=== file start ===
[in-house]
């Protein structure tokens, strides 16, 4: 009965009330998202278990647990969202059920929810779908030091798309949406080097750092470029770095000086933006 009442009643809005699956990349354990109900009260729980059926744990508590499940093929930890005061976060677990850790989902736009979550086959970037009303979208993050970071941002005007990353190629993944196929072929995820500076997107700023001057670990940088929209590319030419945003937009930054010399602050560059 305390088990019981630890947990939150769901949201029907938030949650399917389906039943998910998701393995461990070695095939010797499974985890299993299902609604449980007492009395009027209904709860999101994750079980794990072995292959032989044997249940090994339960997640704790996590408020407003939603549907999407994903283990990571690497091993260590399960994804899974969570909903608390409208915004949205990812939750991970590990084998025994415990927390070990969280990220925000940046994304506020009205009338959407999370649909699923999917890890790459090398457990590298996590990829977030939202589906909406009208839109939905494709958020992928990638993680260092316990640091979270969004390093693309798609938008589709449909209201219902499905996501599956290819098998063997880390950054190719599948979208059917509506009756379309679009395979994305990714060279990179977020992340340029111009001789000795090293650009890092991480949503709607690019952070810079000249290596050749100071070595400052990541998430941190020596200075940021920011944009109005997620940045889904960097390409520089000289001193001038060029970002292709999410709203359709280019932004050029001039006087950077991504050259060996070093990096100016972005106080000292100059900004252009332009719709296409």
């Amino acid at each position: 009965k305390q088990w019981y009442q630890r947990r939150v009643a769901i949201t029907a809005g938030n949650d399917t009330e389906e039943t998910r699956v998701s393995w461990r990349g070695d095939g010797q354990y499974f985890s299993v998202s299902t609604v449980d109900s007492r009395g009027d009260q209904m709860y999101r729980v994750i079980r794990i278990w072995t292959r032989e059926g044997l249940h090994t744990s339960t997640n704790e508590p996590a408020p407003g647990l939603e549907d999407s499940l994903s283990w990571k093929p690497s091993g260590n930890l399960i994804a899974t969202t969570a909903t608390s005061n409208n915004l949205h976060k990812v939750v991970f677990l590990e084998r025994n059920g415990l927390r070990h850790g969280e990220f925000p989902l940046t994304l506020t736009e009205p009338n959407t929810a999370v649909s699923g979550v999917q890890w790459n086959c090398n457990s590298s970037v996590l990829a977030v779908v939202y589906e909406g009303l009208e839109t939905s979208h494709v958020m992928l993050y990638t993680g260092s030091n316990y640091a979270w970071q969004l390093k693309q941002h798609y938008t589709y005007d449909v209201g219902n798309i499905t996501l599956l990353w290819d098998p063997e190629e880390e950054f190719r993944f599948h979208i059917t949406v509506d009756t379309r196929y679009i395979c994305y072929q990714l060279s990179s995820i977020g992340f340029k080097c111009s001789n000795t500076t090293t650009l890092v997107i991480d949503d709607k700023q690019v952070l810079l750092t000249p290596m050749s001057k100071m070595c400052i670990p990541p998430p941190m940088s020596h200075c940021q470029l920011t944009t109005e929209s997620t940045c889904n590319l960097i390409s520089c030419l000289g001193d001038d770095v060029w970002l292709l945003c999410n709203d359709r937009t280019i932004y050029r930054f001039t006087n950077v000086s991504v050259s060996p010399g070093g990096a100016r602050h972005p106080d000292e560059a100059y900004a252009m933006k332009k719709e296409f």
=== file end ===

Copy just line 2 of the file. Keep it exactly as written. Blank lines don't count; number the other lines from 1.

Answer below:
């Protein structure tokens, strides 16, 4: 009965009330998202278990647990969202059920929810779908030091798309949406080097750092470029770095000086933006 009442009643809005699956990349354990109900009260729980059926744990508590499940093929930890005061976060677990850790989902736009979550086959970037009303979208993050970071941002005007990353190629993944196929072929995820500076997107700023001057670990940088929209590319030419945003937009930054010399602050560059 305390088990019981630890947990939150769901949201029907938030949650399917389906039943998910998701393995461990070695095939010797499974985890299993299902609604449980007492009395009027209904709860999101994750079980794990072995292959032989044997249940090994339960997640704790996590408020407003939603549907999407994903283990990571690497091993260590399960994804899974969570909903608390409208915004949205990812939750991970590990084998025994415990927390070990969280990220925000940046994304506020009205009338959407999370649909699923999917890890790459090398457990590298996590990829977030939202589906909406009208839109939905494709958020992928990638993680260092316990640091979270969004390093693309798609938008589709449909209201219902499905996501599956290819098998063997880390950054190719599948979208059917509506009756379309679009395979994305990714060279990179977020992340340029111009001789000795090293650009890092991480949503709607690019952070810079000249290596050749100071070595400052990541998430941190020596200075940021920011944009109005997620940045889904960097390409520089000289001193001038060029970002292709999410709203359709280019932004050029001039006087950077991504050259060996070093990096100016972005106080000292100059900004252009332009719709296409």